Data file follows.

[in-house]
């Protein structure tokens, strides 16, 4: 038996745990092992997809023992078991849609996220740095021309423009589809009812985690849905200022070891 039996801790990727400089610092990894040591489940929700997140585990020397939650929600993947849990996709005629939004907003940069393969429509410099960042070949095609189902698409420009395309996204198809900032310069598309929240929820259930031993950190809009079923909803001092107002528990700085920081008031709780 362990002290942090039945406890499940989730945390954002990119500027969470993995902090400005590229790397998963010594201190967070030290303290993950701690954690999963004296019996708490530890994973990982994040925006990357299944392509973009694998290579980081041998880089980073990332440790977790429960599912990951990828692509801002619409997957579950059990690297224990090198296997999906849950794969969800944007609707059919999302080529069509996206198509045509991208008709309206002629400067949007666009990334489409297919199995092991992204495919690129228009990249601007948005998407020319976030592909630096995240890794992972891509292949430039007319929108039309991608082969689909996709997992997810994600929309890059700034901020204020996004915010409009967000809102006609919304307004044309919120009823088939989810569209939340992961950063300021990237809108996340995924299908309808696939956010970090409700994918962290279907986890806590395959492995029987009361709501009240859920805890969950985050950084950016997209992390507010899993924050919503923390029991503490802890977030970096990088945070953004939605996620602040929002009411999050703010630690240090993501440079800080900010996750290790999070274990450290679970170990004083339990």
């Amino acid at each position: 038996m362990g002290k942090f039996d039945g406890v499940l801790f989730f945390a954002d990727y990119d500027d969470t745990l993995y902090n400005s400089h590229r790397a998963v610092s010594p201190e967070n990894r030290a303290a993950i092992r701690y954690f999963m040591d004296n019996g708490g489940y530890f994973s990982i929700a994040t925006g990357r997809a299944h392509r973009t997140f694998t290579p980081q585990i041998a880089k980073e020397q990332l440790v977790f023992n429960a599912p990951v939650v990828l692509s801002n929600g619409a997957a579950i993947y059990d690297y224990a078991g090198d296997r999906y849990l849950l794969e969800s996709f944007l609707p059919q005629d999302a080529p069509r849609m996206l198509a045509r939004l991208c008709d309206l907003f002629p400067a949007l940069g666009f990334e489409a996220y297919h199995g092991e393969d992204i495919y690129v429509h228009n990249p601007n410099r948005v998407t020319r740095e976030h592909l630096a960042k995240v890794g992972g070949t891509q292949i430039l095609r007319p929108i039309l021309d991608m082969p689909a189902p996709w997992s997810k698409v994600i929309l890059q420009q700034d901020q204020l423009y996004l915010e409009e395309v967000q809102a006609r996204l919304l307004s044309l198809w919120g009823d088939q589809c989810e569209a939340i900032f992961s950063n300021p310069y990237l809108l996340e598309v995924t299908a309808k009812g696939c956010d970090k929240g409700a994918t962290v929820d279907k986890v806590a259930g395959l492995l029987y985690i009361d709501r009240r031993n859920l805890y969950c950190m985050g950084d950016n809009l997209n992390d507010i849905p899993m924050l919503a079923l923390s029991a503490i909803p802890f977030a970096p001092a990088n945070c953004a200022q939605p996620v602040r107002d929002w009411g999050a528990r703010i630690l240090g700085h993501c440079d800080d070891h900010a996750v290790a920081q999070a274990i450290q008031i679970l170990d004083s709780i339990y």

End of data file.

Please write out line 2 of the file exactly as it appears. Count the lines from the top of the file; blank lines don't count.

């Protein structure tokens, strides 16, 4: 038996745990092992997809023992078991849609996220740095021309423009589809009812985690849905200022070891 039996801790990727400089610092990894040591489940929700997140585990020397939650929600993947849990996709005629939004907003940069393969429509410099960042070949095609189902698409420009395309996204198809900032310069598309929240929820259930031993950190809009079923909803001092107002528990700085920081008031709780 362990002290942090039945406890499940989730945390954002990119500027969470993995902090400005590229790397998963010594201190967070030290303290993950701690954690999963004296019996708490530890994973990982994040925006990357299944392509973009694998290579980081041998880089980073990332440790977790429960599912990951990828692509801002619409997957579950059990690297224990090198296997999906849950794969969800944007609707059919999302080529069509996206198509045509991208008709309206002629400067949007666009990334489409297919199995092991992204495919690129228009990249601007948005998407020319976030592909630096995240890794992972891509292949430039007319929108039309991608082969689909996709997992997810994600929309890059700034901020204020996004915010409009967000809102006609919304307004044309919120009823088939989810569209939340992961950063300021990237809108996340995924299908309808696939956010970090409700994918962290279907986890806590395959492995029987009361709501009240859920805890969950985050950084950016997209992390507010899993924050919503923390029991503490802890977030970096990088945070953004939605996620602040929002009411999050703010630690240090993501440079800080900010996750290790999070274990450290679970170990004083339990």